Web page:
Presented by Brittany Sweeney, Outreach Specialist, Selawik Refuge
Tuesday, February 21
Zoom link will be posted here prior to meeting.
What should environmental education be like on Alaska’s National Wildlife Refuges that are simultaneously public lands and homelands for Indigenous peoples? Iñupiaq residents in northwest Alaska have deep knowledge and longstanding connections to these lands that are now part of Selawik Refuge. In their environmental education program, Selawik Refuge centers cultural relevance, uplifting traditional stewardship, and building community partnerships. The annual Selawik Science-Culture Camp is a key example of this approach, but you can also see it in all of the refuge’s outreach and management approaches.
Brittany Sweeney has lived in Kotzebue, in the homeland of the Iñupiat, since 2010, with her husband and two kids. Brittany grew up in Yupi’k communities around Alaska refuges, first in Stebbins on the Yukon Delta Refuge, then in Dillingham where she started working for Togiak Refuge as a college student in 1998.
This meeting’s presentation was recorded: watch below. This recording does not include Jacqueline Cleveland’s video (not yet released).
Christopher Tulik of the Yukon Delta National Wildlife Refuge and Jacqueline Cleveland of the Togiak National Wildlife Refuge, both Yupik, will present on their work as Refuge Information Technicians (RITs). Christopher’s intimate knowledge of the Yupiaq language and culture, the local area and the people make him a valuable liaison between the Refuge and those who live in the communities on and around the Yukon Delta Refuge. He travels by boat, snowmachine and plane to make personal visits to dozens of small subsistence communities. During the visits, he informs residents about Refuge-related conservation work, hunting and fishing opportunities, and other topics that are important to subsistence harvest. He also hears their concerns and local knowledge of fish and wildlife matters and ensures this is communicated to Refuge staff back at refuge headquarters. Jacki is new to her role as an RIT for Togiak National Wildlife Refuge. She will share with us the essence of subsistence life in her village of Quinhagak through her outstanding photography and videography.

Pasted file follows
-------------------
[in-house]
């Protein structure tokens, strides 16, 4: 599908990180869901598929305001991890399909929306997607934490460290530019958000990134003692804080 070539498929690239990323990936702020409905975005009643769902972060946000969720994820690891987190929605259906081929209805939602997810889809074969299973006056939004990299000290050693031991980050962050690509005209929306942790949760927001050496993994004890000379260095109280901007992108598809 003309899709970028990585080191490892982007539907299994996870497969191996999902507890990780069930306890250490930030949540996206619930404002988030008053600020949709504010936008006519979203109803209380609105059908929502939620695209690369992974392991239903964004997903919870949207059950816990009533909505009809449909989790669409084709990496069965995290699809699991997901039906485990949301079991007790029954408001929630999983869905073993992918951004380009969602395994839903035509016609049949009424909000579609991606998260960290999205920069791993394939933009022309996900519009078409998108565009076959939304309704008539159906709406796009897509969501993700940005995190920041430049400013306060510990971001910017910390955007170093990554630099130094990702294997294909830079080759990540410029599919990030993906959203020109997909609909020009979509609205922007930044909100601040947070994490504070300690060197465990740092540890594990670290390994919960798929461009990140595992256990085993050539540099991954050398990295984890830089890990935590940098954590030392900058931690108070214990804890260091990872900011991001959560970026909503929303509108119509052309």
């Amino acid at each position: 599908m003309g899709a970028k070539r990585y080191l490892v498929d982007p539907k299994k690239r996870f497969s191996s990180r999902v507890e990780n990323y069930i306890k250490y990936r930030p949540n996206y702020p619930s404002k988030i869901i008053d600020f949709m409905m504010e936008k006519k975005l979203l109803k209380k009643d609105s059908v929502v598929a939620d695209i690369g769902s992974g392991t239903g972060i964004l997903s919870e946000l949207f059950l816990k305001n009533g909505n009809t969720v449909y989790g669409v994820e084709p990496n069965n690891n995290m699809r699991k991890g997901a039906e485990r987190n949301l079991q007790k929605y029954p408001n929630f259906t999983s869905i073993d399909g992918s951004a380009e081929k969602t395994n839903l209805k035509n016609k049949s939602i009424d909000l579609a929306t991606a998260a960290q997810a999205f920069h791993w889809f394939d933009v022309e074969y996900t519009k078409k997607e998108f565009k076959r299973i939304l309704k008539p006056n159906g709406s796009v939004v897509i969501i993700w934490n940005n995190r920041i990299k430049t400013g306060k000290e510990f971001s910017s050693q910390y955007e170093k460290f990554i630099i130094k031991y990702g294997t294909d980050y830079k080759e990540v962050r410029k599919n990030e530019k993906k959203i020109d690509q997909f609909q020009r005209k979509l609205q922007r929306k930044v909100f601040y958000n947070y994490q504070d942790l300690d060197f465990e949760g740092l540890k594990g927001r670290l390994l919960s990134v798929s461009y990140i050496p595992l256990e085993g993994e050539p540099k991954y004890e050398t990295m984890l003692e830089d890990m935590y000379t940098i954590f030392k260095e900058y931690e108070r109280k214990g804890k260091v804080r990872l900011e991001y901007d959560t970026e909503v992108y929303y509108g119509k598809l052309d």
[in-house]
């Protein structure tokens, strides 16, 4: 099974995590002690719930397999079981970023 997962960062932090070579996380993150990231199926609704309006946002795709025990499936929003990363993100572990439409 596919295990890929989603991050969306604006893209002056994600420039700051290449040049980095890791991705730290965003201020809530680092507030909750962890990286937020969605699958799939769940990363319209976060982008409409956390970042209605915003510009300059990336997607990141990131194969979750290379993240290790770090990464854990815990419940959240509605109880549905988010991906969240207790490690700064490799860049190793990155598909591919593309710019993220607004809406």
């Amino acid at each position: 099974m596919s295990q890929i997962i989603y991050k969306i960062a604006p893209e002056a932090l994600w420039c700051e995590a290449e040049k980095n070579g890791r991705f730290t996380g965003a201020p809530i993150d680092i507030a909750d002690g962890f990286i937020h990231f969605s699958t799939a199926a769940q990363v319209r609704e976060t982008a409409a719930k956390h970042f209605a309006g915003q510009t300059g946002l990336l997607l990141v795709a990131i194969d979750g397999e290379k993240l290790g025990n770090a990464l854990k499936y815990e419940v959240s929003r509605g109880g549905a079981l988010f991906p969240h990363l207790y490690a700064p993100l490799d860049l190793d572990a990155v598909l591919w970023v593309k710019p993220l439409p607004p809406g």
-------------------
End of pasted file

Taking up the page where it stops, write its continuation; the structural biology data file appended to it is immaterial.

Jacqueline with sauropod dinosaur tracks on the Togiak Refuge.
Christopher Tulik was born in Bethel and raised in Nightmute, a small village on Nelson Island along the western Bering Sea coast of the refuge. Growing up in a traditional subsistence lifestyle has given Christopher an understanding of the importance of fish and wildlife to the culture of local Alaska Native people. Christopher has said he became interested in working with wildlife when he was very young and became aware of the fish and wildlife all around him that sustained his family in all seasons. He learned respect for nature from watching his father and older brothers returning from the hunt and how the catch had been properly handled. Christopher Tulik
He was one of the youngest Refuge Information Technicians (RITs) hired when the program began in 1984. After a break, he returned to serve as an RIT in 2014 to assist the Refuge with outreach, education and tribal consultation. Christopher Tulik recently accepted a position as the Lead Refuge Information Technician (RIT) for the Yukon Delta National Wildlife Refuge. In this position Chris will supervise up to five permanent RITs. You can read more about Chris’s life and work here.
Nalikutaar (in Yup’ik) or Jacqueline Cleveland was raised in Quinhagak, Alaska where she currently lives with her fiancé, Franko and dog, Pumba. Jacki received her Bachelor of Art’s degree from Montana State University in Media and Theatre Arts and Native American Studies. She is a subsistence hunter, fisher and gatherer, a freelance photographer/videographer, and recently accepted the job of Refuge Information Technician for the Togiak National Wildlife Refuge.
Jacqueline Cleveland with the book that features her photographs.
Jacki has had her photographs published in numerous publications most notably in the 2020 book from the University of Alaska Fairbanks press, Yungcautnguuq Nunam Qainga Tamarmi/All the Land’s Surface is Medicine: Edible and Medicinal Plants of Southwest Alaska, for which she did most of the photography. Jacki recently completed a film project with BBC on Nelson Island in which she served as location manager. The segment on muskox in rut filmed on the island will be part of the Earth’s Great RiversII to be out this spring on BBC. Jackie is currently finishing up work on a film about climate change that she co-directed, served as cultural advisor for, as well as did some of the filming. Ellavut Cimirtuq/Our World is Changing will also be out this spring.